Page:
Released today in 1987: It’s So Easy/Mr Brownstone

Geffen GEF22

Geffen GEF22

Ooh! A warning sticker. The concern about the debut single from Guns N’ Roses was strong language on both tracks on the double A-side, and some questionable sexual references on It’s So Easy. Well, the probability of dubious content from a band with a singer who called himself Axl Rosewas high.

The application of warning labels to music releases began in the mid-80s in America. A committee called Parents Music Resource Center was formed due to the members’ concerns about the volume of records in circulation with lyrics they considered inappropriate. In April 1985, they compiled a list of songs which they claimed illustrated the nature of the problem. It became known as the ‘Filthy Fifteen’, and the songs it featured could be broadly categorized under the following five headings:

AC/DC Let Me Put My Love Into You (1980, from the album Back In Black)
Cyndi Lauper She Bop (1984 single)
Judas Priest Eat Me Alive (1984, from the album Defenders of the Faith)
Madonna Dress You Up (1984, from the album Like A Virgin)
Mary Jane Girls In My House (1985 single)
Prince Darling Nikki (1984, from the album Purple Rain)
Sheena Easton Sugar Walls (1984 single; another Prince composition, under the pseudonym Alexander Nevermind)
Vanity Strap On ‘Robbie Baby (1984, from the album Wild Animal)

Mötley Crüe Bastard (1983, from the album Shout At The Devil)
Twisted Sister We’re Not Gonna Take It (1984 single)

Substance abuse
Black Sabbath Trashed (1983 single)
Def Leppard High ‘N’ Dry (Saturday Night) (1981, from album High and Dry)

Mercyful Fate Into The Coven (1983, from the album Melissa)
Venom Possessed (1985, from the album Possessed)

Taboo language
W.A.S.P. Animal (Fuck Like A Beast) (1984 single)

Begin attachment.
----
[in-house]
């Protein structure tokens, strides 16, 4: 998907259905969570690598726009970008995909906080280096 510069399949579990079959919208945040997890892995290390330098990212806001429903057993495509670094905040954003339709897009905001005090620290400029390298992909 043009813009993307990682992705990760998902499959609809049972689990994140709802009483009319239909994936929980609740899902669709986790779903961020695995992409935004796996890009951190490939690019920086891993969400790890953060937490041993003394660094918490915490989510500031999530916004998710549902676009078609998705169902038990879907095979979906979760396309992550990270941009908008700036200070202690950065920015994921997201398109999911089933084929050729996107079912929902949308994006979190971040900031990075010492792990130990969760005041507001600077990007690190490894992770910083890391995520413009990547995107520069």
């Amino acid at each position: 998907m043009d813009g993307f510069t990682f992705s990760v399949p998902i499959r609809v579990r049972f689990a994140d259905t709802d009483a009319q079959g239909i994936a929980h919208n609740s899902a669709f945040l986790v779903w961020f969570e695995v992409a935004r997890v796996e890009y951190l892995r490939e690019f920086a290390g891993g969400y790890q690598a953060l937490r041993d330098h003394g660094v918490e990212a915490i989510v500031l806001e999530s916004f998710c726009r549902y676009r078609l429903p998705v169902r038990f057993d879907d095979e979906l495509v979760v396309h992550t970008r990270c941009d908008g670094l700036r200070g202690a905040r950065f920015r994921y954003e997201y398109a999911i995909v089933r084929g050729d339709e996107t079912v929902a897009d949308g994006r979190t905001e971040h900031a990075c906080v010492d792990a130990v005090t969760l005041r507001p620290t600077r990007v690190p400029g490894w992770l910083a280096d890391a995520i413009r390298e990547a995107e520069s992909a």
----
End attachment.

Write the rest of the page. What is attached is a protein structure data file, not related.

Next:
The committee’s proposed solution was to impose cinema-style classification to audio product in the same way films were given an age suitability rating.The Recording Industry Association of America (RIAA) rejected this idea in favour of general guidance indicating that the content might not be suitable for minors. A large number of companies signed up to this scheme, and after various experiments a standard format for the warning notification sticker was arrived at in 1993. So recognizable was it that by the end of the 90s some acts incorporated the Parental Advisory Label (as it had become known) into their album artwork, rather than have it as a removable sticker.

As with many such schemes, it became more of a marketing tool than a provider of guidance. It certainly didn’t dissuade artists from courting controversy. For some, it was a badge of honour; if the content wasn’t offensive then fans might have thought an act had lost its edge. Featuring on a list like the Filthy Fifteen certainly didn’t harm any of the artists. The inclusion of Madonna’s Dress You Up, with its barely suggestive lyrics, was as laughable then as it is now – the only offensive thing about it (“Feel the silky touch of my caresses”, “Let me cover you with velvet kisses”, etc) was the cliché – and one wonders if its inclusion on the list encouraged its release as a single in the summer of 1985. As always, any way to encourage sales is acceptable to the music industry and the suggestion of illicit content is an easy way to achieve them.

Another money-spinner the Parental Advisory Label generated was the issuing of material twice. In the 80s, a radio edit of a potentially offensive song, removing the controversial lyric, might be made available to DJs for airplay purposes, with the commercially available product containing the uncensored version. During the 1990s, many albums were issued in ‘clean’ or ‘dirty’ versions – essentially the same content, but censored on one version, with some fans feeling obliged to buy both versions.

NEW SINGLES on sale from Jun. 8
The ASSOCIATES Those First Impressions (WEA YZ6)
The SISTERS OF MERCY (Wayne Hussey) Body And Soul (Merciful Release MR029)
Bob GELDOF I Cry Too (Mercury BOB103)
CURIOSITY KILLED THE CAT Misfit [Re-issue] (Mercury CAT4)
GUNS N’ ROSES It’s So Easy (Geffen GEF22)
SEVENTH AVENUE (Big Fun) Armed Robbery (Nightmare MARES25)
SIMPLE MINDS (Jim Kerr) Promised You A Miracle [Live] (Virgin SM2)
ULTRAVOX (Midge Ure) All In One Day (Chrysalis UV6)


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